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Taj Corridor: The Delhi angle
September 06, 2003
I was not in Delhi when the crisis in Uttar Pradesh began to simmer, and I am currently winging it onward to Amman (the subject, hopefully, of a future column). But while I have not had the opportunity of talking to all the parties concerned, certain obvious questions do need to be answered.
First, to go back to the basics, on what basis did the Bharatiya Janata Party and Bahujan Samaj Party agree to tie up in the first place? Have those aims been achieved? If not, was the damage so great that the marriage ended in a divorce after lasting barely one year? As to the Bahujan Samaj Party, where can it find an ally having already tried out, and broken up with, the Congress (I), the Samajwadi Party, and the Bharatiya Janata Party? (Probably with Sonia
Nobody, I suspect, will come out smelling of roses from the current mess. Can anyone ever forget the mad rush, literally, to Raj Bhavan as representatives of both parties raced to inform the governor that their alliance was over? And, while Mulayam Singh Yadav has not yet proved his majority in the Vidhan Sabha, can he do so without using unsavoury methods? No, the ill-begotten Taj Corridor project shall leave nobody unstained -- with the possible exception of those newspapers who dragged it out into the public.
When I say 'nobody' that includes the Union as well as the Uttar Pradesh administrations, and civil servants just as much as it does the politicians. Which brings up a point that has been rather ignored in the dung-slinging by the various politicians -- namely the role of the bureaucracy in the whole mess.
Very briefly, I refuse to believe that the whole plan went ahead as far as it did -- the digging was well underway when the story broke -- with the Union Government being completely in the dark. No, I am not referring to Mayawati's allegations against Jagmohan which ended with her demand for his removal from the Union Cabinet -- the straw which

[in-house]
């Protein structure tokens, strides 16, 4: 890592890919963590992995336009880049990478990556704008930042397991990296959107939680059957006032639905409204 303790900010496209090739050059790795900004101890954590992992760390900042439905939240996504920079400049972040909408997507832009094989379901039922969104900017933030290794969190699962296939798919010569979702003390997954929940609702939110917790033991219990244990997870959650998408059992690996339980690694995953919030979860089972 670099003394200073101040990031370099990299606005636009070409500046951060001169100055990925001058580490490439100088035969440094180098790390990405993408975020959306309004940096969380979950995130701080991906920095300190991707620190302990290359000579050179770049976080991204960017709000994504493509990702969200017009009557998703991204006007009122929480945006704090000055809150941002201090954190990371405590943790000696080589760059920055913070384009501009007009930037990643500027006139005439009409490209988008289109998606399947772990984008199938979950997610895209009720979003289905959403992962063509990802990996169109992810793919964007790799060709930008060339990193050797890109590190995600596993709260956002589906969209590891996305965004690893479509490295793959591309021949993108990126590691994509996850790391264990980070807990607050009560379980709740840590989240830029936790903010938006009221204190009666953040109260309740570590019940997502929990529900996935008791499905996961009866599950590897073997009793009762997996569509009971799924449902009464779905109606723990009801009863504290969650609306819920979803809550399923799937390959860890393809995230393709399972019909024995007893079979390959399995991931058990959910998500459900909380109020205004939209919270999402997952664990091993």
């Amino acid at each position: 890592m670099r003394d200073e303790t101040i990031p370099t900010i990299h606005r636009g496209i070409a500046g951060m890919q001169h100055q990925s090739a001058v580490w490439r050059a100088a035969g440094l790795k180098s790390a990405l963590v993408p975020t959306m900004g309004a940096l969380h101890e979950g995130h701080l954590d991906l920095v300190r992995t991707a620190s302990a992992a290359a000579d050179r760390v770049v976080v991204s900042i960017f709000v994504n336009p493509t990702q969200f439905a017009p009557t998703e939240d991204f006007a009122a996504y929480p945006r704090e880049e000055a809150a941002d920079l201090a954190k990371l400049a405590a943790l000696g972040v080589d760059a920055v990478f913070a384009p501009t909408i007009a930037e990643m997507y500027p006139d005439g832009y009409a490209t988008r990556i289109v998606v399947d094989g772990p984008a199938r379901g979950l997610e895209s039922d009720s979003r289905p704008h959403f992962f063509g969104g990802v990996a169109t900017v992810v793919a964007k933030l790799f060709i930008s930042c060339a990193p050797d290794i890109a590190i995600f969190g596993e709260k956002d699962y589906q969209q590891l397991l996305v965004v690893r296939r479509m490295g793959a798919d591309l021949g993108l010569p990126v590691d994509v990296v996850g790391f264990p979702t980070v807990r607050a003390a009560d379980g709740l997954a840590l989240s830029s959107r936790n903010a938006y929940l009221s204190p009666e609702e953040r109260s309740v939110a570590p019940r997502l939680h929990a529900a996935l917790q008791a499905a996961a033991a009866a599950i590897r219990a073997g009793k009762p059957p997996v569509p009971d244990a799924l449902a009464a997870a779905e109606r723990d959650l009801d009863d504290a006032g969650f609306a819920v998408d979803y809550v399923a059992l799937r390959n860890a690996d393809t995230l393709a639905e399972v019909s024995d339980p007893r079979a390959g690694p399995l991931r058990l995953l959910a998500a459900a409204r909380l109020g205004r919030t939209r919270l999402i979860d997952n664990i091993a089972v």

The episode began with the Central Bureau of Investigation getting help from an unexpected quarter, which came in the form of a photostat of a certain file. It provoked the curiosity of the investigators enough that the forensic experts were brought in to look at the file. Two facts seem to be clear enough already.
First, there was a new noting on the file, something that stood out clearly because it seemed to be in a different ink. Second, the objective of the second noting seemed to be to absolve the secretary, ministry of environment, Government of India, of any blame whatsoever in the Taj Corridor affair.
The Union environment ministry, I should point out, is not Jagmohan's responsibility but that of T R Balu. I have no idea if the minister saw the file or was aware of its contents. It seems clear, however, that the additional and joint secretaries knew what was in the offing, and realised the explosive possibilities inherent in the plan. At any rate, they recommended that the work on the project should not start before all the statutory clearances were obtained. The secretary, however, seems to have had another opinion...
This is where the photocopy enters the picture. As noted, someone appears to have had a premonition of where the project was heading, and was determined to ensure that he -- or she -- would not be dragged in. At some point, then, a photocopy of the undoctored file was made. In fact, it is perfectly possible that more than one photocopy was made, with several officers prudently hanging on to their copy. I would love to know the identity of the anonymous writer who so helpfully drew the CBI's attention to the file by sending one of these copies, but this is a side-issue at best. What is important is that there were several persons in Delhi who knew what was in the offing...
It is up to the forensic laboratory to determine if the file in question was indeed doctored. It is the duty of the investigators to unearth who did so. And it is the part of the judiciary to ensure that the CBI does not falter in this task. But, even as we salute the anonymous bureaucrats who had the wit to preserve copies and enough respect for truth to bring it to the investigators' attention, let us also be careful that no attempt is made to shift all the blame to Mayawati and her ministers. Delhi -- parts of it anyway -- knew what was happening, and must take its lumps along with the rest of the guilty men.
T V R Shenoy